Clearly, we Christians could learn from George Michael’s open-heartedness to Jesus, despite the ways that Christian society had traumatized him and his lover. This is a singularly powerful way that this song can help us become better Christians: it can motivate us to better follow Christ’s command to forgive those who have hurt us and to approach the world with humility and grace.
In this way alone the song is valuable for us Christians. But there’s another way.
Pay it Forward
Later in the song, Michael sings:
And the love we would have made
I’ll make it for two
For every single memory
Has become a part of me
You will always be my love
Well, I’ve been loved
So I know just what love is
Michael is saying that, though Anselmo is gone, his love is not. It exists in his own heart, and he knows that – should he ever love again – the love he offers will be fundamentally different because of his experience of Anselmo’s love. It will be agape: faithful, committed, and sacrificial, not focused on satisfying his own desires, but instead based on kindness and empathy. It will be love that is not based on greed, but on generosity.
It is heartening to think about the message of agape to spread from person to person, from love to love. The originator of the Great Commission would be proud.
But as the Bible tells us again and again, true love is about more than just showing kindness and empathy for others. It’s about serving others. Agape and love of neighbor are indistinguishable.
And George Michael certainly loved his neighbor. He was one of the most generous and dedicated global citizens the pop music world has ever produced. Throughout his career he leveraged his fame to raise millions for the poor, sick, and hungry. Though his commitment to charity predated his relationship with Anselmo, for the twenty-five years after his death, George Michael modeled agape in his faithfulness, his commitment, and his sacrifice.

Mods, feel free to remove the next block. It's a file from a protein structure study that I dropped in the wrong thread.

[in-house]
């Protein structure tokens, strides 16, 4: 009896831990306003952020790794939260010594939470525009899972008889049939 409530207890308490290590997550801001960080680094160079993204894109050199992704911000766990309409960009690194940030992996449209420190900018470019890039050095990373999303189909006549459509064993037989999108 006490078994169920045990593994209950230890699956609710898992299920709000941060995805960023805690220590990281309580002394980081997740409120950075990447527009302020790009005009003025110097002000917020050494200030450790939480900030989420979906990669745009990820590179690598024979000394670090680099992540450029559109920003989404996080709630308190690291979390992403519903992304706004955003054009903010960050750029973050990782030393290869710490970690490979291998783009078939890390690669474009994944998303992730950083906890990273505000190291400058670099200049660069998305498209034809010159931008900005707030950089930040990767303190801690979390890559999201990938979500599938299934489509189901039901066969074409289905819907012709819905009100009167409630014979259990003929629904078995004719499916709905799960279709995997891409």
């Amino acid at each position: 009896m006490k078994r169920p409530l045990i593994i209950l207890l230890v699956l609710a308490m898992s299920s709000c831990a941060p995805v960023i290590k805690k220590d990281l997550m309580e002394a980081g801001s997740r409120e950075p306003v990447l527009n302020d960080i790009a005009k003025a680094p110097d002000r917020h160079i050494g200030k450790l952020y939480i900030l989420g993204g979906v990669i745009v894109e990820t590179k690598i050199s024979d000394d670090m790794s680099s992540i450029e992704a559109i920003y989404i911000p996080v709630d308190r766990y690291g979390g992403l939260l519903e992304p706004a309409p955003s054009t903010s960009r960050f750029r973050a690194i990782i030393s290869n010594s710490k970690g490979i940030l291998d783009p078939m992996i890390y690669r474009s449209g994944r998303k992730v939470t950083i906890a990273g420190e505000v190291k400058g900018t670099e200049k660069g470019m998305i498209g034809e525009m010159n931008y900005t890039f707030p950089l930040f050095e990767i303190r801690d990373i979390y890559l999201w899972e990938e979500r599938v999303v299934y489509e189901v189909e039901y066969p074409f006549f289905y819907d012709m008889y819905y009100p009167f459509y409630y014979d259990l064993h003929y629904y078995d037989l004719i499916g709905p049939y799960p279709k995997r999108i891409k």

Which brings us to the final way that “Jesus to a Child” shows us the true meaning of agape:
Hel donated all proceeds from this number-one song to the British children’s charity Childline, totaling two million pounds.
And he did so unbeknownst to the public. The secret was only revealed on his death.
George Michael knew that real Christ-like love was not just a feeling of kindness, humility, or selflessness, but the actual act of loving one’s neighbor. This was not even a song about children. But Michael seemed to instinctively know that he could not possibly sing about the love of Jesus without actually following his commands.
By donating the proceeds from the song to Childline, George Michael manifested the kindness, generosity, and faithfulness that is central to agape. By doing so in secret he demonstrated the selflessness that is at its heart. In my opinion, it was his experience of agape from his lover, a Brazilian Catholic, that allowed him to see the true message of Jesus despite the pain the institutional church had caused him and his lover.
Faithful. Committed. Selfless. Humble. Forgiving.
And they will know we are Christians by our agape.